Giving Good Compliments Guide

It’s always nice to hear something nice. But giving a compliment doesn’t come easily to all of us. So how do you properly tell someone that they mean something or have done something or in some way inspired you? To help with a “how to give good compliments” NBC News sat down with Marcia Naomi Berger, a licensed clinical social worker and psychotherapist in San Rafael, California, and author of “Marriage Meetings for Lasting Love: 30 Minutes a Week to the Relationship You’ve Always Wanted“. Ms. Berger laid out 5 key points to giving a good compliment.


1. Compliments should be sincere – It is one thing to tell someone something nice, but if it is a lie; chances are they will suss it out, if you don’t truly mean it it also won’t have the same connection or impact with the person.


2. Pay attention – Key to giving compliments is paying attention to the people around you and paying attention to the details. “Notice what you like or appreciate about the person,” Berger says. This will also help you with the next point.


3. Be specific – The best compliments are specific. That means if you find someone has done a good job of their make-up, instead of saying that they look pretty, tell them that they have done a good job with their make-up. Or instead of “You look so handsome in that blue shirt you’re wearing.” add “It matches your eyes.” Let them know what specific thing you are complimenting.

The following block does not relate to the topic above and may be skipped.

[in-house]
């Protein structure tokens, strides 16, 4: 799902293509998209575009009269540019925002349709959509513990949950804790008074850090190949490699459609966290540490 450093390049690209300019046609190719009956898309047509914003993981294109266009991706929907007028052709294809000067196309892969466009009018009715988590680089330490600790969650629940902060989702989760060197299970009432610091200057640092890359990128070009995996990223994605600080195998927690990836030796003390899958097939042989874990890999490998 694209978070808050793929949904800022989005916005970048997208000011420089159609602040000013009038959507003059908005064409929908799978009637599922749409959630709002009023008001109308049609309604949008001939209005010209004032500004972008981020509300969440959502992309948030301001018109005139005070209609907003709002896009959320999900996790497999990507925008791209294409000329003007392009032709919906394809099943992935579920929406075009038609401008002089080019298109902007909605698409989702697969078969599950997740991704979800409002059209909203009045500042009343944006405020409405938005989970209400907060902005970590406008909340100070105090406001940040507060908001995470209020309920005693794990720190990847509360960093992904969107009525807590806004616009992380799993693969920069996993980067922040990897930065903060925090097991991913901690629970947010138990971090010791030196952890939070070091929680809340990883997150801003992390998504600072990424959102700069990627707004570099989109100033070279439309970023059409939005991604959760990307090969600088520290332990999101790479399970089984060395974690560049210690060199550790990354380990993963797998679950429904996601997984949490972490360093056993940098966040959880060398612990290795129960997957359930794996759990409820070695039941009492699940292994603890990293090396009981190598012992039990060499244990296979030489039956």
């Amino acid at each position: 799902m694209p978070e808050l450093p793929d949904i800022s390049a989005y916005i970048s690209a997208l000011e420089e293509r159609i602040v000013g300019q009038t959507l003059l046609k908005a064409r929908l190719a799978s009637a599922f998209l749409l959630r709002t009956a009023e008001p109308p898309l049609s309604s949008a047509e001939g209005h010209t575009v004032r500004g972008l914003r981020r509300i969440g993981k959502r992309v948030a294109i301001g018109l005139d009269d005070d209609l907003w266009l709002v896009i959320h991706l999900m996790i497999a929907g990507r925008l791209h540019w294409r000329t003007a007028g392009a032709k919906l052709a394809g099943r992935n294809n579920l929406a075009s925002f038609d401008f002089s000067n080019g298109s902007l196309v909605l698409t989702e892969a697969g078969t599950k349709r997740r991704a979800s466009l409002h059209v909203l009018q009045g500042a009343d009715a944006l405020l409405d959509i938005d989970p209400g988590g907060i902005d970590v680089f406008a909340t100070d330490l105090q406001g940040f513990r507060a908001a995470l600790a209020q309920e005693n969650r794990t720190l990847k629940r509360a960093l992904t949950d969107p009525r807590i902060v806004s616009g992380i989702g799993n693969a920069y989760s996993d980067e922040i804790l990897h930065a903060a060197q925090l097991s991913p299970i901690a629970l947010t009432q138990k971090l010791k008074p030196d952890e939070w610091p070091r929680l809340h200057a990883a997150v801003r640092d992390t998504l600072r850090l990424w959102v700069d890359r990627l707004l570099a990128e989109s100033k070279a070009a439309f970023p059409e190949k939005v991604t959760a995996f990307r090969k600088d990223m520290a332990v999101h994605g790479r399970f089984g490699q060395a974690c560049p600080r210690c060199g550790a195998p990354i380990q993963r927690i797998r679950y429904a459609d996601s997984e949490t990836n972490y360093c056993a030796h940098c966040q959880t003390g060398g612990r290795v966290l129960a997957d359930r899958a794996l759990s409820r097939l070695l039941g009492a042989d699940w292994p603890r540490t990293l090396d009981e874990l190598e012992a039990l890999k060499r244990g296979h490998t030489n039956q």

4. When it comes to giving compliments, make it rain – If you are not giving compliments to the people close to you; how will they know you appreciate them or anything about them? Let them know how and why you want to keep them close to you in your life. Do it daily.  It’s really easy to take one another for granted or only make a point of mentioning the negative things that need solutions. So making a concerted effort to notice all the good things about your partner (or family member or friend) is important. As an added bonus – If you get in the habit of giving compliments frequently, you’ll get in the habit of noticing what’s going well frequently, too, she says. And that can help strengthen any relationship.


5. Know if praise makes the other person uncomfortable – For people with low self-esteem, there’s actually some research to suggest that compliments do not tend to be well-accepted, explains Joanne Wood, Professor of Psychology at University of Waterloo, who researches the topic. “This difficulty seems likely to stem from their resistance to information that contradicts their world view — people appear to be highly motivated to hold on to their self-views, even if they are negative.” A better way to interact with someone who has this difficulty is to show interest in them, instead of voicing compliments.


On the flip side of giving a compliment is receiving them; and Berger only had one additional point to cover that.


6. Receive compliments with grace – At times people feel uncomfortable receiving compliments because they were taught (or might think) that accepting them equates to bragging, Berger says. But it’s not. Compliments are about communicating with those around you what you appreciate and what’s working. Learning how to graciously accept compliments is just as important as learning how to give them, Berger says. After all, denying a compliment is another way of telling someone that they’re wrong or that their opinion or perspective is wrong (which is kind of rude if you think about it). “It’s like refusing to accept a gift from someone,” Berger says.


While there are those of us who might need another 4 points to help with accepting a compliment gracefully, it was added that “When in doubt, a simple ‘thank you’ works.”



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